“I’m thinking it’s time for a drink,” she said. “Red Stripe, or something else?”
“What do you have?” he’d sampled the local beer, but right now, he definitely needed something a bit stronger.
“Wine, rum and scotch.”
“Rum and coke, if you got it,” he said.
“No problem,” she said, “Come.”
She led him to a large open kitchen that looked like it got a lot of use. Behind the old, well-used gas range were pots, pans and skillets of every description. It looked like she or someone else did a great deal of cooking. One whole wall was full of herbs and spices of every description. He wondered if some of those were magical, or just for cooking.
“I don’t keep the magical herbs in here,” she said.
“How do you do that?”
“I’m good at reading people,” she said. “Besides, I think I have a bit of an edge. I’ve been ‘with you’ quite a bit in the last few years.’
“You’ve seen other parts of my life?”
“Yes, and before you ask, yes, they’re probably not the moments you usually share with anyone,” she said.
“Just what I need!” Xander said. “Why can’t anyone normal like me?”
She threw her head back and laughed. It was a full, happy sound. “You know, most people think I’m quite ‘normal’. Boring, even.”
“I find that hard to believe,” said Xander.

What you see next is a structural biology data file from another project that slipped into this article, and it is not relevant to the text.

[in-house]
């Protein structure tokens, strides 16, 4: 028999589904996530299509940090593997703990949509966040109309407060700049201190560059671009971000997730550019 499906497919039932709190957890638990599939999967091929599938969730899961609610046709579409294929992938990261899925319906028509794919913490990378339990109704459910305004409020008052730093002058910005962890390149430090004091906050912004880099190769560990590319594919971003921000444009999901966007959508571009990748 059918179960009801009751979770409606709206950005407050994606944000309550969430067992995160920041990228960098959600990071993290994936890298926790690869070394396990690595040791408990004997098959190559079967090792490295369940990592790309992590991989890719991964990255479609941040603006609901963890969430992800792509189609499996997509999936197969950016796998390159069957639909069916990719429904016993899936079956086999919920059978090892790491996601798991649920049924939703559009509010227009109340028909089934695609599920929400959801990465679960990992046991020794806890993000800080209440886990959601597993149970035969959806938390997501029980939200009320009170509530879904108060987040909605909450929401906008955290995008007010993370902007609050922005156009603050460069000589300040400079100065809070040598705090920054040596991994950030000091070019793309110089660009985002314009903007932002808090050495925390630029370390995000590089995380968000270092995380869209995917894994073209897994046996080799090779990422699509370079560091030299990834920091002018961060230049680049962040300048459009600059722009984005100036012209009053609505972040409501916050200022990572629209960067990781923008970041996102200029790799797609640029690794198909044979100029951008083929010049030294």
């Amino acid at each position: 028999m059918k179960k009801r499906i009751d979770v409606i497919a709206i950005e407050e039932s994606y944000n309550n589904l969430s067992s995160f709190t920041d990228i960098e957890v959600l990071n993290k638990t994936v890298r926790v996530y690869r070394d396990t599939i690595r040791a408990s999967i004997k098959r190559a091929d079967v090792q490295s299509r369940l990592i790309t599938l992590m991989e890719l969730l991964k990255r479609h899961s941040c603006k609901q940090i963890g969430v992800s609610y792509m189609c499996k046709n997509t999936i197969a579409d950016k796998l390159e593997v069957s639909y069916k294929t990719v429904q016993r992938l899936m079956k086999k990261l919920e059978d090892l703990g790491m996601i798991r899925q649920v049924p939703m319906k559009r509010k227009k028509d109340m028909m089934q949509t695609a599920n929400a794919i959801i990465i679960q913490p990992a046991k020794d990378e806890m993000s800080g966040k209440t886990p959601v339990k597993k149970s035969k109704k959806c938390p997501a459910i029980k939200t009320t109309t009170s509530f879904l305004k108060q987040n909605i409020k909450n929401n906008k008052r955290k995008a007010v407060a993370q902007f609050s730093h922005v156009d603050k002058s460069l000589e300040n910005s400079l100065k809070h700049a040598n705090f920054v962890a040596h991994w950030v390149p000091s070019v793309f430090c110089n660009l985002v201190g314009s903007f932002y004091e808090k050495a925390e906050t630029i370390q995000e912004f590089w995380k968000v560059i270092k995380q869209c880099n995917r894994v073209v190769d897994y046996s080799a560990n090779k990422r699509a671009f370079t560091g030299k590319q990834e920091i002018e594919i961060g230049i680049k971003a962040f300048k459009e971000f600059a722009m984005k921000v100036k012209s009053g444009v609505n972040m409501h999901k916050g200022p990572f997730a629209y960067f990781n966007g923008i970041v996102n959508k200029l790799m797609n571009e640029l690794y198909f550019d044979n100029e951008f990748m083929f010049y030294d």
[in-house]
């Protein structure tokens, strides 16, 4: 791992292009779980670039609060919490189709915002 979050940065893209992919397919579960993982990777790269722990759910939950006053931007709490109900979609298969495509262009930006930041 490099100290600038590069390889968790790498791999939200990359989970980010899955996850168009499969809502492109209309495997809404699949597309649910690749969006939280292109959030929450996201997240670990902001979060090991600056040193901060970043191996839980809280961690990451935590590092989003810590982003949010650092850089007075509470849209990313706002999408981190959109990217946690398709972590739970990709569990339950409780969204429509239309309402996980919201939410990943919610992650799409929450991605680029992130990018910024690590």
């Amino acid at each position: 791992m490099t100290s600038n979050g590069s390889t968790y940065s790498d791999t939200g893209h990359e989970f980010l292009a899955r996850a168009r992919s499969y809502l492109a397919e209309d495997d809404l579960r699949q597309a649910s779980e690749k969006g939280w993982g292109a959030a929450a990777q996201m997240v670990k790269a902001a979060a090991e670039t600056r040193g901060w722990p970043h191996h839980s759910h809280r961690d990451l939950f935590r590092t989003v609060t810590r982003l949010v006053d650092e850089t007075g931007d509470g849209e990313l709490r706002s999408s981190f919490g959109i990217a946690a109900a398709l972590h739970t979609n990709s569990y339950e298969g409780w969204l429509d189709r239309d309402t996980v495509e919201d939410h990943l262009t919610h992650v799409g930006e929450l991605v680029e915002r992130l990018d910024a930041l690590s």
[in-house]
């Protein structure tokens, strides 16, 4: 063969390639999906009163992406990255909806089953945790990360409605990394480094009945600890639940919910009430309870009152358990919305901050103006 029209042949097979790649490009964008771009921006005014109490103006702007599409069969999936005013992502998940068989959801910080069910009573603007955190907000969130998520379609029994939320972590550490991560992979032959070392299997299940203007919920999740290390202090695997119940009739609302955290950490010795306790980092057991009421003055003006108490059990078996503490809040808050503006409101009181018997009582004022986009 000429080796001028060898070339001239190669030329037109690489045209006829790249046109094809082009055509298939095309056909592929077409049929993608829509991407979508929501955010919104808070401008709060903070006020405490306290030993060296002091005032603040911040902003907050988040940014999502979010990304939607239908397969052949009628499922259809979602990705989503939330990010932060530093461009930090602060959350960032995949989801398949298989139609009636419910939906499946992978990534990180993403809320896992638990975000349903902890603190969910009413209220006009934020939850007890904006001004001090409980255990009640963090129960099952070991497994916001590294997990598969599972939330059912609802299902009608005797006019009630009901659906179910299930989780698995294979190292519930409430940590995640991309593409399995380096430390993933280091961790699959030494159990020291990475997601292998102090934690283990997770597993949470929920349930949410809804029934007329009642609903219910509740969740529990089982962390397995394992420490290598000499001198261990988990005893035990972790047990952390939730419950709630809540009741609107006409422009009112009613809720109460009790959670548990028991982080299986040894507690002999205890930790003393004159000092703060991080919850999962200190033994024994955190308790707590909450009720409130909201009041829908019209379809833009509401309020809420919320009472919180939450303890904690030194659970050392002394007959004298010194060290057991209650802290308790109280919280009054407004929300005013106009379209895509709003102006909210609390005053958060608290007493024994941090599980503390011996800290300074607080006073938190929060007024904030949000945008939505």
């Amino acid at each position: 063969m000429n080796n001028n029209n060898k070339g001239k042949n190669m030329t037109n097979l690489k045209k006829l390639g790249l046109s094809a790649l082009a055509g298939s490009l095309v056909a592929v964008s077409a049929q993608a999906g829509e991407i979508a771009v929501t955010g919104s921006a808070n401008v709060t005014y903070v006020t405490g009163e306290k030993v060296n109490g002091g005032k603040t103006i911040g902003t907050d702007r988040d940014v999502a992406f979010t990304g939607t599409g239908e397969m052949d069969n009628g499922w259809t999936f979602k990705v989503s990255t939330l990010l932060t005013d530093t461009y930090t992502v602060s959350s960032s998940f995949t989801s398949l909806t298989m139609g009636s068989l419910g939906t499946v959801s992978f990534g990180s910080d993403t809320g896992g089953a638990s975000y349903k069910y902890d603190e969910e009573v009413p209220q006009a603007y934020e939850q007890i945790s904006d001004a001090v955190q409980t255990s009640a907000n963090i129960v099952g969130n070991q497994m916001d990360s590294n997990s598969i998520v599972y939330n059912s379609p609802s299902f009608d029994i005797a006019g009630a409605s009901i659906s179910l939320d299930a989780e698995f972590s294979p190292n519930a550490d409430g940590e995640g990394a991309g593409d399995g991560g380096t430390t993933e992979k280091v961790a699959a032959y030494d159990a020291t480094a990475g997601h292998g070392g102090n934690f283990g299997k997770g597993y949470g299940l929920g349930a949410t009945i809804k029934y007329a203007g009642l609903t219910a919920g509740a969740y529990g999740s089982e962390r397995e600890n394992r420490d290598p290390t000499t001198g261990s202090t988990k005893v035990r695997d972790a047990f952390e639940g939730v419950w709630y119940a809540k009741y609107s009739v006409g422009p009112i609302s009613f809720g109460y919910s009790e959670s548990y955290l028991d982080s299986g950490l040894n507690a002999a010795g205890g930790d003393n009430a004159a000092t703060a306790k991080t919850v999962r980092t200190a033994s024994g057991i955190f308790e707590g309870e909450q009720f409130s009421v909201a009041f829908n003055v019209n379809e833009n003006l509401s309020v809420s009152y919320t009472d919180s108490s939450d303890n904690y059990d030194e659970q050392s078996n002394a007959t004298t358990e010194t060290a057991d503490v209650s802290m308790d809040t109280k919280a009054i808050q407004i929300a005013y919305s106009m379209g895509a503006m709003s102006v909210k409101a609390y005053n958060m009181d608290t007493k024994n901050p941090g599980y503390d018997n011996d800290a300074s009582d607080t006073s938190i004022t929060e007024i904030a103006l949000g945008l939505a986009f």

“Look around,” she said. “Is there anything in this house that would tell you I’m an Obeah woman?”
“Well, someone who knew what they were looking for would notice some of the charms…”
He stopped. The house was decorated with art – mostly paintings and ceramics, much of which he suspected was local. There were probably as many books here as there were in Giles’ library, though none of the ones in the living room appeared to be occult in nature. In fact, they seemed to reflect almost every other subject area he could imagine, including an enormous collection of books on Jamaica and the Caribbean.
“I’m talking about the average person,” said Erika.
“No, probably not,” Xander admitted. “Even if they recognized… No, you’re right. What else do you do?”
“I have a doctorate in history,” she said. “I’m a lecturer at UWI.”
The way she said it, it came out as ‘U-wee’. Xander remembered that was what Vivian had called the University of the West Indies at Mona.
“Wow,” he said. “Why the hell would you want someone like me?”
“That was precisely my reaction when I realized what the dreams were,” she said.
“I can imagine – no... Actually, scratch that! I don’t have a clue!”